I have a few clients (not many) who have external federation for Entra ID (previously Azure Active Directory) and over the last year or so have been looking into these and integrating them with Entra ID Conditional Access. This has become more of an issue recently with Microsoft’s recently creation of “Microsoft Managed” Conditional Access rules that will require an Multi-Factor Authentication (MFA) based login.
Examples of external federation in place include Duo Federation, Okta and AD FS. The first two of these includes their own MFA solution that can be easily turned on, for example in Okta you can create an “org-level” or “app-level” (on the M365 App) MFA policy. Active Directory Federation Services (AD FS) does not come with a native MFA solution, but Duo or Entra ID can be added here by way of a software add-in.
And the above is all relatively easy, but if you start to drill down into the Entra ID sign-in logs you may see that Entra sees these logins showing “Single-factor authentication” for the Authentication requirement column in Entra ID even though the user has been routed through the external federation platform and performed an MFA prompt.
For each of the users in the above, they have all been routed through Duo and Duo has performed both the end user authentication and second factor of authentication and then returned a token to Entra ID. This token includes the claim that MFA was performed – but Entra ID is ignoring it and showing single-factor for authentication.
Note that this is NOT using third-party controls for Entra ID – that is not external federation and so third party controls will show single-factor and at this time cannot be “upgraded” to multi-factor authentication.
For some of these login session though, looking at the details of the login shows that the “MFA requirement satisfied by claim provided by external provider”:
Not every sign-in event on the tenant I was looking at for this blog post was showing “MFA requirement satisfied by claim provided by external provider” and this was due to the configuration in Duo – there was a requirement for MFA for Microsoft Teams but not for other applications.
To get your external federation provider to send the MFA claim back to Entra ID, the federation configuration in Entra ID needed to have the SupportsMFA setting set to True. This is found in MSOLService PowerShell (which is soon to be depreciated, so this will move to MSGraph PowerShell I suspect)
Get-MsolDomainFederationSettings -DomainName <yourDomainName>
You are looking for the SupportsMFA setting. If this is NOT set to True, then use the following to update the external federation settings, and repeat this per federated domain. There is no end user impact to this (assuming you have no conditional access rules that would be impacted by turning on MFA), but all future logins will show if MFA was done at the external federation provider.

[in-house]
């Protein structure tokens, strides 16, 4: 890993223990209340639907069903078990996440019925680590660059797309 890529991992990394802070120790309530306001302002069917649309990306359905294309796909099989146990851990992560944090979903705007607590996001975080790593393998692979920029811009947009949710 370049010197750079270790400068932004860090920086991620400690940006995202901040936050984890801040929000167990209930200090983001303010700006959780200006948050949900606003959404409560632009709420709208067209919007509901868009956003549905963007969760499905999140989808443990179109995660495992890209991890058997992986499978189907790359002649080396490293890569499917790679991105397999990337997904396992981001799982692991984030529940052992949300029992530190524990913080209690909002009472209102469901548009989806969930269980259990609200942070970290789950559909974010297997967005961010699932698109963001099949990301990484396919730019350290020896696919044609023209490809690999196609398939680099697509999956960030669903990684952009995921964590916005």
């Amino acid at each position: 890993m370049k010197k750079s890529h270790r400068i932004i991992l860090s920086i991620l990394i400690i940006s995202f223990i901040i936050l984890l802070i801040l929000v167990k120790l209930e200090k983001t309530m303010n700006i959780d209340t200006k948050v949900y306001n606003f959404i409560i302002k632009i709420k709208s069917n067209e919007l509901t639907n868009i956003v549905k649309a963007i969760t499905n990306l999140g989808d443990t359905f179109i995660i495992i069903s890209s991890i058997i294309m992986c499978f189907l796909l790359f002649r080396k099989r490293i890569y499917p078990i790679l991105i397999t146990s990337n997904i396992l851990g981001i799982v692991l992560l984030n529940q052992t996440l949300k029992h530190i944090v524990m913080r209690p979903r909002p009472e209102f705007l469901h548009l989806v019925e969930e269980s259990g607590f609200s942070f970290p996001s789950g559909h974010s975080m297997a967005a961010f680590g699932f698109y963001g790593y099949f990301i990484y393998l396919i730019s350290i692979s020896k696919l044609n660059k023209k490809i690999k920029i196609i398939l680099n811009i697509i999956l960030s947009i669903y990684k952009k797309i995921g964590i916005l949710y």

Set-MsolDomainFederationSettings -DomainName <yourDomainName> -SupportsMfa $true
On doing this there will be no change in the Entra ID sign-in logs. But now you can start to require Multi-Factor Authentication or the “Multifactor authentication” authentication strength setting. You could use a custom authentication strength as long as it included the “Federated Multifactor” option.
Once you create a Conditional Access rule that applies to all cloud apps and requires MFA (as above, either the MFA or authentication strength options) then from the next login for the user, “Multifactor Authentication” will appear in the sign-in logs and the user will be passing your Conditional Access rule:
Its important to note here, that the user is passing the Conditional Access rule for MFA required, but is not being prompted for Azure MFA. They are doing and completing MFA in the external federation provider even though Entra ID requires MFA it is not requiring its own MFA. It is trusting the claim in the token provided by the external federation provider.
It is also worth pointing out that though Entra ID is trusting what the external federation provider says in their token, there is nothing to actually say that what is in the token in correct. For example in both Duo and Otka you can require MFA at the org or app level and then also bypass it based on device or IP address. In these cases, both Duo and Okta still include MFA in the token they send to Entra ID and Entra ID trusts it even though you might have a bypass MFA for corporate network policy in the federation platform!
Don’t do this – always have MFA and no exceptions – and move away from federation platforms that in effect do not pass on the correct state of affairs to Entra ID – claiming they have done MFA when they have actually bypassed it.
Finally two links to the documentation for both Okta and Duo. These both discuss the above, but miss out useful information:
- Duo Federation and SupportsMFA and Entra ID Conditional Access rules – this document says that you just need SupportsMFA=$true, but this is not true. The Sign-In logs will not show that you are using Multi-factor authentication until you have a Conditional Access rule that requires MFA.
- Okta and infinite loops for login – where Conditional Access requires MFA but SupportsMFA is false and Okta does not require MFA. Or you login to Okta and complete MFA, but later access Microsoft 365 via Okta. Okta sees that it did an org level MFA but does not pass the MFA claim on the second app level login.
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